'It's killing me': Hiker trapped under a boulder for seven hours reunited with his rescuers

ByTim Sarquis Localish logo
Tuesday, April 30, 2024
'It's killing me': Hiker trapped under a boulder for seven hours reunited with his rescuers
Trapped under a boulder in the California wilderness, Kevin Depaolo hopes for survival were slim, until a daring rescue brought him to safety.

Lemoore, CA -- "It was December 5th, not a cloud in the sky," recalls Kevin Depaolo, an adventurist who's visited 49 out of 50 states in a van that he customized himself. "It was sort of the scenario that you'd expect something to go wrong, unfortunately."

That scenario was a rock hounding trip high in the California wilderness between the Sierra Nevada and the Inyo Mountains. "It's desolate. I was there for five days and I didn't see a single person." Fortunately, Depaolo wasn't alone. He and a friend were digging for interesting rocks that lay beneath the surface near large boulders that have been sitting for thousands of years untouched. "We were digging and I sat back to rest and all of a sudden my friend yells 'Kevin look out!' and before I can even look up, this giant boulder just nails my entire body."

I kept yelling, 'you have to get it off! It's killing me!

Depaolo was trapped. The boulder pushed him onto his back, crushing his pelvis and threatening to roll further down the hill. Depaolo's friend quickly takes his pick axe, lodging it under the boulder to keep it from rolling further and injuring Depaolo even more. "I kept yelling, 'you have to get it off! Its killing me!" Depaolo was able to free his left leg, revealing one of his major injuries, a severed artery that the boulder was applying pressure to keeping him from bleeding out.

"My friend then called for help, but my right leg remained trapped and that's where we spent the next seven hours." There's only one road in and out of the area and where Depaolo was trapped, it took him and his friend two hours to hike there. The Inyo County Search and Rescue team that was dispatched to find Depaolo spent six hours on the phone with his friend to pin point their location. Depaolo recalls seeing a helicopter spot them and circling a few times, only to fly off. It was several hours later until help arrived.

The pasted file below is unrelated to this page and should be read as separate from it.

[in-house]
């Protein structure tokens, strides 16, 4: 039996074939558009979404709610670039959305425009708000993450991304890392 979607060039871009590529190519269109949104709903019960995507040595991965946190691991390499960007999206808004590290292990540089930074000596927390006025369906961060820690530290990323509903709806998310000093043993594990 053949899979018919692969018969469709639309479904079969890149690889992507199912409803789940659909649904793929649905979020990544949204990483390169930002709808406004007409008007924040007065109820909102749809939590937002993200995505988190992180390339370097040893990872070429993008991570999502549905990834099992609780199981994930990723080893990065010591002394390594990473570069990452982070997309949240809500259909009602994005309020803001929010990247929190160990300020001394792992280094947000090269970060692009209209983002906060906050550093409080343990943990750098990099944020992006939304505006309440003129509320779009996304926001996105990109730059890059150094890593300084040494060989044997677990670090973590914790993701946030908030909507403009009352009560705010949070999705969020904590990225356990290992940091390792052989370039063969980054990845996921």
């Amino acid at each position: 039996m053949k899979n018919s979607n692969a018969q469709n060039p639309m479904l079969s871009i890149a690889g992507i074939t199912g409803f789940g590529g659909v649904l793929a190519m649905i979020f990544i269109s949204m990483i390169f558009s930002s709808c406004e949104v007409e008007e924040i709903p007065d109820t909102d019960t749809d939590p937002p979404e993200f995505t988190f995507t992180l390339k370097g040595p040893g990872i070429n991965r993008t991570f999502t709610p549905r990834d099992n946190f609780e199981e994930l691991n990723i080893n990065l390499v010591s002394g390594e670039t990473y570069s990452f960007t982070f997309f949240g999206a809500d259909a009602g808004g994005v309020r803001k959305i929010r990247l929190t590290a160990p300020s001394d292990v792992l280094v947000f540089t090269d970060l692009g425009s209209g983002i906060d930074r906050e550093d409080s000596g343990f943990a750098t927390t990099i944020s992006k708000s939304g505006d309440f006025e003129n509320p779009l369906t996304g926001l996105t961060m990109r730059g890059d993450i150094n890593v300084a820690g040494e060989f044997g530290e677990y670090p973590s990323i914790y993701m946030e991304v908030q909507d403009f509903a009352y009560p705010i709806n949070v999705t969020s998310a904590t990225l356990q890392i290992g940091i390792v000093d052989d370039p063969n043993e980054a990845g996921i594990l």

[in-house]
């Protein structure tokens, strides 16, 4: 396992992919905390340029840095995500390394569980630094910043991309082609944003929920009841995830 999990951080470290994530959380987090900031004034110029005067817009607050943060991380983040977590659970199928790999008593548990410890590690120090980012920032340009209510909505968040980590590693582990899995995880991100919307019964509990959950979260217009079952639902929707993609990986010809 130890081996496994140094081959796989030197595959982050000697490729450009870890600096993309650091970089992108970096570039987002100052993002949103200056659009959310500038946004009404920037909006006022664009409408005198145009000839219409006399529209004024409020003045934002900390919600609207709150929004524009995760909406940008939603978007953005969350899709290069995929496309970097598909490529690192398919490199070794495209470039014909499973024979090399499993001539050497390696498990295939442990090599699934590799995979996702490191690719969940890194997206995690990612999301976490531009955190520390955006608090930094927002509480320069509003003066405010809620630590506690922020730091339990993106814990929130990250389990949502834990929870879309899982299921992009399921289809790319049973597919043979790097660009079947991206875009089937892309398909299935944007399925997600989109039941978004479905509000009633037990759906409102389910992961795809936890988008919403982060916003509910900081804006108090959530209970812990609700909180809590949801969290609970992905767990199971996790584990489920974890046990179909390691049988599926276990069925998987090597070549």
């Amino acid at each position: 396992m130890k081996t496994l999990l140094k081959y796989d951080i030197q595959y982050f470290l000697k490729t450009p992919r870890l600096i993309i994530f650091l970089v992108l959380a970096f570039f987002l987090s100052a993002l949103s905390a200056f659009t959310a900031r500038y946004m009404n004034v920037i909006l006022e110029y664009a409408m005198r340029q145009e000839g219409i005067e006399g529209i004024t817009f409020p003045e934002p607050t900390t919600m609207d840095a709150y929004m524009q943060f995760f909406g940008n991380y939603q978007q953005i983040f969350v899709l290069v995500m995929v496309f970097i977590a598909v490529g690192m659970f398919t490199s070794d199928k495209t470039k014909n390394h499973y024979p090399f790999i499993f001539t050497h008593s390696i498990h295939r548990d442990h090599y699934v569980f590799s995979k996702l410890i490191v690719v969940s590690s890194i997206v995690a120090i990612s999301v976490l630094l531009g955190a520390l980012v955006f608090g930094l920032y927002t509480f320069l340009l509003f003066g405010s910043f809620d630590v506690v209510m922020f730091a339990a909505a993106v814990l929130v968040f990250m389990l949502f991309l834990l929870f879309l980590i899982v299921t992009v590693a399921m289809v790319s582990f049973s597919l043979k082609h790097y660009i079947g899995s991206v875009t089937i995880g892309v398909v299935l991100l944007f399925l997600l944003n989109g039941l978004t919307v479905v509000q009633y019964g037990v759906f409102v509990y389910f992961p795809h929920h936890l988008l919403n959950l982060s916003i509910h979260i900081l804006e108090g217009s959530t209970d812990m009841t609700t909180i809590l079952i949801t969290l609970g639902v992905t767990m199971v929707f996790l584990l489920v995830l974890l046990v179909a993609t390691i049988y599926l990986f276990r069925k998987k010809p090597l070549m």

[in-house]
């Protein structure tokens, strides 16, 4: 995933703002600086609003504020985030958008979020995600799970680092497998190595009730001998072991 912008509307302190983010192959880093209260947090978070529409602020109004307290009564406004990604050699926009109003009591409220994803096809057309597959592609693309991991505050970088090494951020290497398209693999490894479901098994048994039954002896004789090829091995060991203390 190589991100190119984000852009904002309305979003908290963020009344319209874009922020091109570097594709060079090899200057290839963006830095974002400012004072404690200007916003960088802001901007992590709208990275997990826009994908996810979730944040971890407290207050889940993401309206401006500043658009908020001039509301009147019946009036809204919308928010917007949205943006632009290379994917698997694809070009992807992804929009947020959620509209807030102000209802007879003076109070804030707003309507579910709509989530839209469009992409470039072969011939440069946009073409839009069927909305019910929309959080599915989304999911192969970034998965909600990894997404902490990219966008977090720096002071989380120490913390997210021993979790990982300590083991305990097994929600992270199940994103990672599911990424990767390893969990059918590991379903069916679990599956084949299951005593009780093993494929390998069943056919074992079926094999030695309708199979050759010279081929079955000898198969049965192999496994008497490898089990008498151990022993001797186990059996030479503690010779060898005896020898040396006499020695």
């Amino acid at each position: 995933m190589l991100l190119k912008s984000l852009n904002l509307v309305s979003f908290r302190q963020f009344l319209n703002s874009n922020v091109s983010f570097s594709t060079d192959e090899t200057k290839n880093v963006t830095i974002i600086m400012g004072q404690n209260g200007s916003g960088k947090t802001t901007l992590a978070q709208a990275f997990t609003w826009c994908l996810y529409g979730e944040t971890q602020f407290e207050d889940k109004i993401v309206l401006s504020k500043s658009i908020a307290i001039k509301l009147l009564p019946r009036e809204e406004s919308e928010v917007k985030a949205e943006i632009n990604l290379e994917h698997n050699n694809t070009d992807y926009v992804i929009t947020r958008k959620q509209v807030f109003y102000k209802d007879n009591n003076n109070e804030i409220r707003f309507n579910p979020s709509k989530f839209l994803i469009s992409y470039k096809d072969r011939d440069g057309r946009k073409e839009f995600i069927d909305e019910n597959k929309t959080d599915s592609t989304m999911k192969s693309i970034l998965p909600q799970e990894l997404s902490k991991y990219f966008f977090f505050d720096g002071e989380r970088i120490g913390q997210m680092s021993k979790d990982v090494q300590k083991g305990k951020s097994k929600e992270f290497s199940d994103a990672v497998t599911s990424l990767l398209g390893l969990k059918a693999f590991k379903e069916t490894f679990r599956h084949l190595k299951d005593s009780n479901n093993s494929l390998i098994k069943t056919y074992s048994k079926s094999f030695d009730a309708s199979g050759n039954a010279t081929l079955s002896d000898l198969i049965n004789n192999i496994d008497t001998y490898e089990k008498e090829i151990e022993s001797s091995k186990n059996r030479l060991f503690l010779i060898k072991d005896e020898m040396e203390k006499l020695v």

"It was dark at that point, about 8pm, when I finally saw the headlamps coming over the ridge. The guys immediately started getting to work." The Inyo County Search and Rescue team devised an unique pulley system to lift the 10,000lb boulder off Depaolo's leg. Drilling two bolts into the boulder and a rope to an anchor drilled into a massive boulder down the hill, the Search and Rescue team was able to lift the boulder with the help of a high lift jack, a special tool used to free large off-road vehicles. Once Depaolo was free, the immense pain started to hit. "At that point we needed to get to the hospital. But we were in such a remote area, there's no way they could carry me down the hill. We needed external help."

The California Highway Patrol was originally tasked with airlifting Depaolo out, but once the sun went down, there was nothing they could do as their helicopters aren't fitted for night rescues. Depaolo faced the possibility of spending the night on the mountain, where temperatures fall below freezing. Knowing that he may not make it through the night, Inyo County Search and Rescue made a call to the nearby Naval Air Station in Lemoore, where their elite Search and Rescue team is equipped for night rescues in their helicopter.

"The ground crew was able to send us an exact lat and long. There was nowhere safe to land. The only safe place was miles away." HM2 Matthew Rector was the medical tech on the mission who repelled down to package up and lift Depaolo off the mountainside. From there it was a 45 minute flight to Community Regional Medical Center in Fresno, CA. It was there Depaolo learned the extent of his injuries. A severed femoral artery, a fractured pelvis in two places and dead tissue in his leg from the impact of the boulder which led to many surgeries and a skin graft.

Fast forward three months and Depaolo is recovering well. He's able to walk and take short trips, including back to NAS Lemoore to meet his rescuers for the first time since seeing them in the Inyo Mountains. "Seeing those guys and interacting with them, they're extremely cool guys. It was a life changing experience. I think about those guys almost every day of my life." What's next for Depaolo? "Its inspired me in a way that I want to give back and help people in the same way they were able to help me."

Watch the show "9-1-1" at 8 p.m. ET/PT Thursdays on ABC.

Related Topics